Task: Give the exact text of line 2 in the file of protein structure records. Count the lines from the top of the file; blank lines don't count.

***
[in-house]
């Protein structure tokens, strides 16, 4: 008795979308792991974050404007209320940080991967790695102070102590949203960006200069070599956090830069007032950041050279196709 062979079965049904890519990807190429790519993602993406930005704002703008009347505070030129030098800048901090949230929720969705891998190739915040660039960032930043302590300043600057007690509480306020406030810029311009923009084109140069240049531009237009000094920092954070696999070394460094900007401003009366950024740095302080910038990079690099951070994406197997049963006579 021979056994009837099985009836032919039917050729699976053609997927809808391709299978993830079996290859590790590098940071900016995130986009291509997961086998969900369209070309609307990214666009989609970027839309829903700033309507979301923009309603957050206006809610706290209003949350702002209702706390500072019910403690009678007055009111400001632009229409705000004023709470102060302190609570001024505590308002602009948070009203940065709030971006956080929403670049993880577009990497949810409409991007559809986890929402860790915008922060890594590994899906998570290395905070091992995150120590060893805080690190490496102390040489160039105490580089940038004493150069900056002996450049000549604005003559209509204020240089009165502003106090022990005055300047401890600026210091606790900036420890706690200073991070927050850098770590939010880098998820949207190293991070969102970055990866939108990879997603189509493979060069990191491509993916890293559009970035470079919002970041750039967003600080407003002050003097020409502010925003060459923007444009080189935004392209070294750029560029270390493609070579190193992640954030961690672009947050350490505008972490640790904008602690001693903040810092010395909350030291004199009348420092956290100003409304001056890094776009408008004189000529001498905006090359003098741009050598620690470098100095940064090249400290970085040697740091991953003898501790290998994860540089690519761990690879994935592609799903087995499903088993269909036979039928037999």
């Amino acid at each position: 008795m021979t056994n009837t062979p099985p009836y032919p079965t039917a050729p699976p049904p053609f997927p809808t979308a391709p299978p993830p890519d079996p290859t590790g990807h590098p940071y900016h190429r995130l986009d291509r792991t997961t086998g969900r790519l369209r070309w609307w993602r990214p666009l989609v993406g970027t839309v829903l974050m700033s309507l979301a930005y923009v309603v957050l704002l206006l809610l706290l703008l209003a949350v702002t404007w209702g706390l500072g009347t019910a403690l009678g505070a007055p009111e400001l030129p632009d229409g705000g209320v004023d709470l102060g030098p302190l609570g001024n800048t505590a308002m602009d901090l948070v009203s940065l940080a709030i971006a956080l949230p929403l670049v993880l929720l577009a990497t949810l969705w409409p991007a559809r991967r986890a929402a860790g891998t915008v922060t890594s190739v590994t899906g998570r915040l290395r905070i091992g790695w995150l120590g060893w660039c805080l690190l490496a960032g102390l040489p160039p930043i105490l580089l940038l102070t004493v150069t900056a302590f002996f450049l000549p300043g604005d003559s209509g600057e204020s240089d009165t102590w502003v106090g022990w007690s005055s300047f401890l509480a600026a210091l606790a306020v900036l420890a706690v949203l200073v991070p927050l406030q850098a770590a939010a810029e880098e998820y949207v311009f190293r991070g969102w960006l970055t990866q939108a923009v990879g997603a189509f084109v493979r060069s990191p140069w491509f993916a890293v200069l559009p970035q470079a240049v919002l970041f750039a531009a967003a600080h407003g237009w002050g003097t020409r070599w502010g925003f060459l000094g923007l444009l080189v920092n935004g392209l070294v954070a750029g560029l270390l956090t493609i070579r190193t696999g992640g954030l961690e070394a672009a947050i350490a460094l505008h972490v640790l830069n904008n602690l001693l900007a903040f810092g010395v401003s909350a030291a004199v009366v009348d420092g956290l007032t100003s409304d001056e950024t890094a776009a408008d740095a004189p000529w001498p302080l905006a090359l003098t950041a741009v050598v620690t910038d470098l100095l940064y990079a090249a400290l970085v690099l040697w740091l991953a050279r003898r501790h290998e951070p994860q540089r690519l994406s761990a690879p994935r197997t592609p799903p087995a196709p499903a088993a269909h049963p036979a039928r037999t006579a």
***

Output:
């Protein structure tokens, strides 16, 4: 008795979308792991974050404007209320940080991967790695102070102590949203960006200069070599956090830069007032950041050279196709 062979079965049904890519990807190429790519993602993406930005704002703008009347505070030129030098800048901090949230929720969705891998190739915040660039960032930043302590300043600057007690509480306020406030810029311009923009084109140069240049531009237009000094920092954070696999070394460094900007401003009366950024740095302080910038990079690099951070994406197997049963006579 021979056994009837099985009836032919039917050729699976053609997927809808391709299978993830079996290859590790590098940071900016995130986009291509997961086998969900369209070309609307990214666009989609970027839309829903700033309507979301923009309603957050206006809610706290209003949350702002209702706390500072019910403690009678007055009111400001632009229409705000004023709470102060302190609570001024505590308002602009948070009203940065709030971006956080929403670049993880577009990497949810409409991007559809986890929402860790915008922060890594590994899906998570290395905070091992995150120590060893805080690190490496102390040489160039105490580089940038004493150069900056002996450049000549604005003559209509204020240089009165502003106090022990005055300047401890600026210091606790900036420890706690200073991070927050850098770590939010880098998820949207190293991070969102970055990866939108990879997603189509493979060069990191491509993916890293559009970035470079919002970041750039967003600080407003002050003097020409502010925003060459923007444009080189935004392209070294750029560029270390493609070579190193992640954030961690672009947050350490505008972490640790904008602690001693903040810092010395909350030291004199009348420092956290100003409304001056890094776009408008004189000529001498905006090359003098741009050598620690470098100095940064090249400290970085040697740091991953003898501790290998994860540089690519761990690879994935592609799903087995499903088993269909036979039928037999």